Hello to All of Our Favorite Nantucket Hotel Friends & Guests,
During this difficult time, we are remaining positive, looking forward to brighter days. We are wishing that everyone remains healthy and safe.
To help bring some Island-life to those who may be missing the island, we are launching a series of conversations featuring some of our favorite small businesses and organizations on Nantucket.
This week we speak with Jack Fritsch, island antiques dealer, appraiser, and vastly knowledgable maritime antiquarian. Jack and his wife Ciara can be found milling about their shop, Antiques Depot, which shares space on on S. Beach Street (steps from the hotel!) with Nantucket House Antiques.
What Brought You to Nantucket?
Jack Fritsch: I was an Evolutionary Biologist and came here in 1978 to study fish behavior and Salt Marsh Ecology at the UMass Field Station. I stayed on doing research and teaching and became involved with antiques by accident, but was destined for the field by a fascination with history and a love of museums and artifacts. After studying and teaching at the University of New Hampshire, University of Massachusetts, and the Institutes of Fairbanks, I decided to leave teaching and become a full time antiques dealer.
My wife Ciara came over from Cork, Ireland in 1994 to work for the summer. Ciara always had a love for antiques so it was natural that she would be involved in the business. When she is not running her own business, Pure Body Nantucket, she is very involved in the Antiques Depot, helping with sitting the shop and handling all the social media, advertising, and photogrpahy… and the all important second opinions!
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We talk about the history and variety of figureheads, from a rare 17th Century one, on up through later billetheads, to the foam reproduction that Jack had hanging on his college dorm room. No, really. #nantucketantiquesdepot #shipsfigureheads #nantucketantiques #antiques #interiordesign #nantucket
You knowledge of maritime antiques and artifacts is vast, where did this interest originate?
Jack Fritsch: A childhood having fun on the coast of Maine made me fascinated with the sea- its biology, history, literature, lore. My father turned me on to Treasure Island at an early age, and the Horatio Hornblower novels. I was hooked. I loved exploring this little antiques shop on the midcoast which had a uflly rigged deep sea diver in its doorway… it was like Aladdin’s Cave for a little kid, filled with pretty esoteric wonders salvaged from old ships and the days of sail. It taught me that you could hunt for these artifacts and learn about them on your own, not just in museums.
Tell us about the shop!
Jack Fritsch: The Antiques Depot began in the old Lobster Pot Building on Easy Street. Evolving from The Tiller Antiques that was established in 1971 and run by Howard Chadwick. When I joined the enterprise in 1989 the name was changed to Antiques Depot (a not to the old Nantucket Railroad Depot which was located close at hand). That building was torn down and Nantucket House Antiques and Interior Design invited us to share their space at 2 South Beach Street. The two businesses are enjoying their fifth year together.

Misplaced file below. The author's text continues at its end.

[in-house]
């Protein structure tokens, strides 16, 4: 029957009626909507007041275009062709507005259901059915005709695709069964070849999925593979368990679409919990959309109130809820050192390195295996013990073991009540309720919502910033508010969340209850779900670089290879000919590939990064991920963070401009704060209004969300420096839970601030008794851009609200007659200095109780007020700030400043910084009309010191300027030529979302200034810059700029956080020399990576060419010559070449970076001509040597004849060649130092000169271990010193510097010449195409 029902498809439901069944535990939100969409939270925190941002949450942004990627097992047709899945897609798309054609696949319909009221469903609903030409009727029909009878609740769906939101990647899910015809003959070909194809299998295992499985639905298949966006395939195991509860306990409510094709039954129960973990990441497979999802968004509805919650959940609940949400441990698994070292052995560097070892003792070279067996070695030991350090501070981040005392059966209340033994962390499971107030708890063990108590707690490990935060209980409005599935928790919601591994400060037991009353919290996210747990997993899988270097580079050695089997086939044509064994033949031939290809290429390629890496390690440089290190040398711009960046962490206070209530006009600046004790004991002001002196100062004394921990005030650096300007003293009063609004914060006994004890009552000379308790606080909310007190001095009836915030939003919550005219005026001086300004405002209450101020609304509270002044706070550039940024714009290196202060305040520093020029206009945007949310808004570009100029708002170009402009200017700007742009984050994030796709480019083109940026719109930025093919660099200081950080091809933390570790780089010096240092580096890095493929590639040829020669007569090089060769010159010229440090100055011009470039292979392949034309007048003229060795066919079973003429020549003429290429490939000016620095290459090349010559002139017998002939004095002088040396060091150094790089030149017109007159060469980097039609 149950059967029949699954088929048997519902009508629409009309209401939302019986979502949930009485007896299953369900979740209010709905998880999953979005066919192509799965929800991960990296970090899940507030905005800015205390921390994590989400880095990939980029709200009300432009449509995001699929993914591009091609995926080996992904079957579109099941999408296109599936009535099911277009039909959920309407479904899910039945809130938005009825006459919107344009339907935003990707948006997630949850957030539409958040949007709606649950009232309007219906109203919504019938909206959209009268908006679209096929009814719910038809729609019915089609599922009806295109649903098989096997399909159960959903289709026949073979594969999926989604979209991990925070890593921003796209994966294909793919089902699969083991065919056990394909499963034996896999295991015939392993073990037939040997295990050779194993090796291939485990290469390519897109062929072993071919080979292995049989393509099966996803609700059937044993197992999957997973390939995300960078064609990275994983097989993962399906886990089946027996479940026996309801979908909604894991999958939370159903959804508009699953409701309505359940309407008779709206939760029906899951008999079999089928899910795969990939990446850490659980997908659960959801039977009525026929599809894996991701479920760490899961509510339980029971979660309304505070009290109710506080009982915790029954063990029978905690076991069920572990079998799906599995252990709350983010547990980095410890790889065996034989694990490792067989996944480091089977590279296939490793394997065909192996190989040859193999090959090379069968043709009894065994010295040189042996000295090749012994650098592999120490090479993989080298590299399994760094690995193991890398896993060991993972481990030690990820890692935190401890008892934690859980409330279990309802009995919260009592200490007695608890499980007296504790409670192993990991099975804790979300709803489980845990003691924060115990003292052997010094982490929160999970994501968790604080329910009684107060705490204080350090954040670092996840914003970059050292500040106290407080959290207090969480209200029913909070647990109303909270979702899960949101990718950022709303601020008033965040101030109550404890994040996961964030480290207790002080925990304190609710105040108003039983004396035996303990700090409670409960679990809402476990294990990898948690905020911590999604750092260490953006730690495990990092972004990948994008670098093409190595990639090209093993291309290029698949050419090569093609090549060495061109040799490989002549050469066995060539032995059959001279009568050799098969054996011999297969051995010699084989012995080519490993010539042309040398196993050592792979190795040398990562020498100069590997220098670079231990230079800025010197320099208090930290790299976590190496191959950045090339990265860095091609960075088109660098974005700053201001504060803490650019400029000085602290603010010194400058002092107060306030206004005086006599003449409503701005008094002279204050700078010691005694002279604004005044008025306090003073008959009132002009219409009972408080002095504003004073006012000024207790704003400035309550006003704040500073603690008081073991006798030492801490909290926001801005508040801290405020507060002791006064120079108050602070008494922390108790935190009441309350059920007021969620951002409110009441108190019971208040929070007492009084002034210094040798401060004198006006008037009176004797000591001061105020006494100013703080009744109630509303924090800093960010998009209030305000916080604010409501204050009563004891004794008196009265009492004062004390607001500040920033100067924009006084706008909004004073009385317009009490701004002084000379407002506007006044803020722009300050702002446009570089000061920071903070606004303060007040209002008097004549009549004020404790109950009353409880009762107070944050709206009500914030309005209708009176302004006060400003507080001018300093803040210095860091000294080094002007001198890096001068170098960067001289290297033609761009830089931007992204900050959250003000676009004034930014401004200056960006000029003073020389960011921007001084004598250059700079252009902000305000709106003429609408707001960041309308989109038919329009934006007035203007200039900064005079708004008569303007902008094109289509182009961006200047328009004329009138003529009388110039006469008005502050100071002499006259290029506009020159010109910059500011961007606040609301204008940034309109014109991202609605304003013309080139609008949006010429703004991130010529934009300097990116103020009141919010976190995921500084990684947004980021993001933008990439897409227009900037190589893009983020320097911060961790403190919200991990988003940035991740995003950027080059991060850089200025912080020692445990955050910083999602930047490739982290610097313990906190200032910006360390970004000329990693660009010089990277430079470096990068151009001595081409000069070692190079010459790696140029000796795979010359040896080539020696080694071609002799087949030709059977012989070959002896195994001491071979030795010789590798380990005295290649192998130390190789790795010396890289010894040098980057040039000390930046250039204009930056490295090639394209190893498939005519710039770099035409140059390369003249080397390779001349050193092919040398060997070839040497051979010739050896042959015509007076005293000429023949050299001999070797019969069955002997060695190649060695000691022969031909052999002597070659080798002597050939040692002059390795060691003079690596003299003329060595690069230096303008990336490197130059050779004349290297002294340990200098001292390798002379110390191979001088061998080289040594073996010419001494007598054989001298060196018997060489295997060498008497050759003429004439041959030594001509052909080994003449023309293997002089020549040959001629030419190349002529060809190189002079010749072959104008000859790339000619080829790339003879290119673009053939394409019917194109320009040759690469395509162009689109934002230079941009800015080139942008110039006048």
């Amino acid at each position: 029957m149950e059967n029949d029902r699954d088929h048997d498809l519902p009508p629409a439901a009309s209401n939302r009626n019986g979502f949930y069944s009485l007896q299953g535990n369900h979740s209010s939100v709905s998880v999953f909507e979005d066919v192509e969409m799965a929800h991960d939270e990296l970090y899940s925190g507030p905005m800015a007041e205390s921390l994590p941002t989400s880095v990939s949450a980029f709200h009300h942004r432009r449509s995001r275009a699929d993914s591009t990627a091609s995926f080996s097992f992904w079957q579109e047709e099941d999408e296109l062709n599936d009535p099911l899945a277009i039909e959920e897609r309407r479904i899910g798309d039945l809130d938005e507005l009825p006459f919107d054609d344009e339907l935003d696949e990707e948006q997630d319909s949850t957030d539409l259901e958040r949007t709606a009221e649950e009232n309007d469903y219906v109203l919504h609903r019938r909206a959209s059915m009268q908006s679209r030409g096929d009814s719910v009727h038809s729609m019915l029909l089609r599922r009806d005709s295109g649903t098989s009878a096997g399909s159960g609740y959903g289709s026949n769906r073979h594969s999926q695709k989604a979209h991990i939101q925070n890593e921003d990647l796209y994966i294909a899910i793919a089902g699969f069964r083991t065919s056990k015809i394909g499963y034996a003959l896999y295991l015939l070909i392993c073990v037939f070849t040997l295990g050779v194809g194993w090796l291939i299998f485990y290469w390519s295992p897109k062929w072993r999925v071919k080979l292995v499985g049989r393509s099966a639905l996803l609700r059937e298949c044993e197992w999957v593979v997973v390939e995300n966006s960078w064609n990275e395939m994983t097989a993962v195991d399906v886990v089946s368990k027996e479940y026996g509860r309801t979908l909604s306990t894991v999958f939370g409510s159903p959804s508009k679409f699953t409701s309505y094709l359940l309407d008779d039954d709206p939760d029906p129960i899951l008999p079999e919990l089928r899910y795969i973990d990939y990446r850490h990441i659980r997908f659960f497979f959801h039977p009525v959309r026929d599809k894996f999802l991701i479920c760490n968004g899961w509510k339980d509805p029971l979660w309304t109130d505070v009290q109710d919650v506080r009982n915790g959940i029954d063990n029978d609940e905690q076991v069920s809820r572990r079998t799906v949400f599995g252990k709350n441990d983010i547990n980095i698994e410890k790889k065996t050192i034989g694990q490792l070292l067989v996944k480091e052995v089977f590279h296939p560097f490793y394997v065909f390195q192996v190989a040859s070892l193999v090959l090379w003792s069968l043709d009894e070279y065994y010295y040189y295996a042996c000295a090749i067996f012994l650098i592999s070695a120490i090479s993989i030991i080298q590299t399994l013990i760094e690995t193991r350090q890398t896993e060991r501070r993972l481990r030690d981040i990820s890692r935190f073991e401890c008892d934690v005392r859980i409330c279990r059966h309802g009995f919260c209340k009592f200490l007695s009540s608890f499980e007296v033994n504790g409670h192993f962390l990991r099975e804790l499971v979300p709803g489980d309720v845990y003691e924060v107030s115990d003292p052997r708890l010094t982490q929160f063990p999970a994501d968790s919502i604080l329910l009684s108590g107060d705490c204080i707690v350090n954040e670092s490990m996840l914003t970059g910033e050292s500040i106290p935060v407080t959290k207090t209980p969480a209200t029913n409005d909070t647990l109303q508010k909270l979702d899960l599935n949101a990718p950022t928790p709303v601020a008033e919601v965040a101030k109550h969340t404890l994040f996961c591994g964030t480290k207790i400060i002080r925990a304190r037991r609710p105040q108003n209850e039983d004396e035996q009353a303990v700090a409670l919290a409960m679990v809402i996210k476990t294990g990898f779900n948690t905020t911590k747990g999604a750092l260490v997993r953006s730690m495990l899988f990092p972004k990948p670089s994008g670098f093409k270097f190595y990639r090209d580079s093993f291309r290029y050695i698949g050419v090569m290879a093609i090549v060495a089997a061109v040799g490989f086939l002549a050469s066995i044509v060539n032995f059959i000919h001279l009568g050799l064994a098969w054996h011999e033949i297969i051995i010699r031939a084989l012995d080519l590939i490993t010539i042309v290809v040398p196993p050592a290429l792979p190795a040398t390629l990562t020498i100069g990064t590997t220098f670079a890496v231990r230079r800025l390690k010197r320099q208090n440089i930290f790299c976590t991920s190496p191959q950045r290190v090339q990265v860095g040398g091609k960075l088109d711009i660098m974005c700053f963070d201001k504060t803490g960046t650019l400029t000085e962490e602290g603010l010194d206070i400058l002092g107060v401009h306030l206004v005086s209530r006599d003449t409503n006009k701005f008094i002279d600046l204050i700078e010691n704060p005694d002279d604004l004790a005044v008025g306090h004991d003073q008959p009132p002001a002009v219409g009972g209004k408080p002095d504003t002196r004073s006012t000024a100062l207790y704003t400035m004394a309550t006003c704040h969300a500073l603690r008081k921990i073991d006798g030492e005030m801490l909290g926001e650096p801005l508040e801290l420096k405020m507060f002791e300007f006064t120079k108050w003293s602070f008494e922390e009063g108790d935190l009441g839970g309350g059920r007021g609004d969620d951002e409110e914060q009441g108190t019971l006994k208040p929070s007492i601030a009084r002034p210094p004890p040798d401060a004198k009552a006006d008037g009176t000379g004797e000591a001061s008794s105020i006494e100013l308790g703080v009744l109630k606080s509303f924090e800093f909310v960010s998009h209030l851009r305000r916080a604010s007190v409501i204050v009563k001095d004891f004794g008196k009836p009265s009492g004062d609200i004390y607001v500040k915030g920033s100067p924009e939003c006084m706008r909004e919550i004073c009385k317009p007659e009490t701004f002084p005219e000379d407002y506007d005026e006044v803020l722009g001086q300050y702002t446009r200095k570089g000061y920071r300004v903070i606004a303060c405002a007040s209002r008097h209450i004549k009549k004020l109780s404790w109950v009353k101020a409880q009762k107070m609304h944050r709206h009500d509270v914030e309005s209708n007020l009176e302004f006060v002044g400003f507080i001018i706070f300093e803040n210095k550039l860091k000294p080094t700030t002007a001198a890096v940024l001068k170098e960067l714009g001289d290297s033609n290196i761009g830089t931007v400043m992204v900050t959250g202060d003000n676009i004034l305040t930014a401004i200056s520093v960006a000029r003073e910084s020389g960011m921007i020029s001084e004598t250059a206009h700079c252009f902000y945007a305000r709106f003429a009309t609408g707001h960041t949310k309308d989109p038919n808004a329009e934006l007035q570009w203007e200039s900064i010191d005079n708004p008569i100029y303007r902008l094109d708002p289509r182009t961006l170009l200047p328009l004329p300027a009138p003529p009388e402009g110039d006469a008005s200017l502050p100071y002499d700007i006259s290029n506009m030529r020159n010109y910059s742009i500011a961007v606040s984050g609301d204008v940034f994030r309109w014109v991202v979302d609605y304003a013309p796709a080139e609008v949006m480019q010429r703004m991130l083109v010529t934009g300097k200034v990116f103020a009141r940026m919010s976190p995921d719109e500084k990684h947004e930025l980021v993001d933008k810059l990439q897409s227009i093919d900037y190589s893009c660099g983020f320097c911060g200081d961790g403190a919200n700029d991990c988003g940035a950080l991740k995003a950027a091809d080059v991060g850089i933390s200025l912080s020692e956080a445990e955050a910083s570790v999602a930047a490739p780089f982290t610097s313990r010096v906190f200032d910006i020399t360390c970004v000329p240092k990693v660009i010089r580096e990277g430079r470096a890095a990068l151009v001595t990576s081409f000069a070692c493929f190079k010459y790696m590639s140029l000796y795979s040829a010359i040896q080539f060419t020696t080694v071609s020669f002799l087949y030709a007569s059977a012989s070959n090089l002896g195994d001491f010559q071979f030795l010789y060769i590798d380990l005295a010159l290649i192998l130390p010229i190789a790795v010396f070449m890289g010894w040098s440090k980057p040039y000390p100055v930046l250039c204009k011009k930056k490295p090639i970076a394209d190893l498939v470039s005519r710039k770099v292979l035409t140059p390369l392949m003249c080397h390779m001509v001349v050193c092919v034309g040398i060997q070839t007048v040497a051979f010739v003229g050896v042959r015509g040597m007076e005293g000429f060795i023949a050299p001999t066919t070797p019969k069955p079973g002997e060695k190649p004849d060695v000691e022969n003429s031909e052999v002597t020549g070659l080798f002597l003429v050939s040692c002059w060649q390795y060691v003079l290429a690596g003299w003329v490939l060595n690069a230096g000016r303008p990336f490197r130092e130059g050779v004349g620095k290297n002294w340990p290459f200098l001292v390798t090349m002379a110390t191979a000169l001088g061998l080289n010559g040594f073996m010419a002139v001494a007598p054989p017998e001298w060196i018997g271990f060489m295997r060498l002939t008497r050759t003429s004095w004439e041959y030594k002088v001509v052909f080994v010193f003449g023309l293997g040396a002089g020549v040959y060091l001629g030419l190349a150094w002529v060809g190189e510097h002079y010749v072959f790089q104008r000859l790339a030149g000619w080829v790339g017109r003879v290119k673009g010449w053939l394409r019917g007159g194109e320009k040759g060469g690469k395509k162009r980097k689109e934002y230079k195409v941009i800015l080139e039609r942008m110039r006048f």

We carry 17th, 18th, and 19th Century antiques and art, marine artifacts, China Trade items, tribal arts, folk art, scrimshaw, and decoys. The shop very much reflects the history of New England and coastal life, and I like to think it follows the wake of Yankee whalers and sailors as they sailed around the world. I guess it really comes down to exploring what I find most interesting myself.
In addition to the shop, I’m also a professional Personal Property Appraiser, fully trained with years of courses at RISD and the American Society of Appraisers. I’m the only professional personal property appraiser on Nantucket, established since 2007, and routinely engaged in appraising single items, collections, or full estates, for probate, taxes, insurance, and any other need for a formal, legal appraisal.
What’s your favorite object you’ve come across over the years?
Jack Fritsch: You mean this week? I get pretty excited about a lot of pieces. That old midcoast shop had a framed collage of clipper ship sailing cards that I still dream about. In my own shop, the most extraordinary piece has to be the 1675 Roggeveen Chart of Nantucket and surrounding waters that was just acquired by the NHA. It was the first detailed navigational chart for Nantucket, made nearly 350 years ago and still in fantastic condition. I also am very partial to ship’s carvings like figureheads, trailboards, and other folk art sculptures like decoys. I recently picked up a scrimshaw swift with a dog’s head base, made by Cape Cod Wampanoag and one of only about 13 known to exist… it gives me goosebumps.
What’s the most unusual object you’ve had in the shop!
Jack Fritsch: We had so many wild items over the years. Certainly Ancienty Egyptian pieces are among the most unusual. A carved and painted wooden figure of a dapper Chinese gentleman in western attire – the advertising sign for a China Trade haberdashery. An early 19th Century box of tea from a company that started in business by throwing the tea overboard in the Boston Tea Party then rowing around the harbor the next day, picking up the floating bales and setting up shop. A Rum Jack – pass along a line thrown from one ship to another when two whalers met for a gam!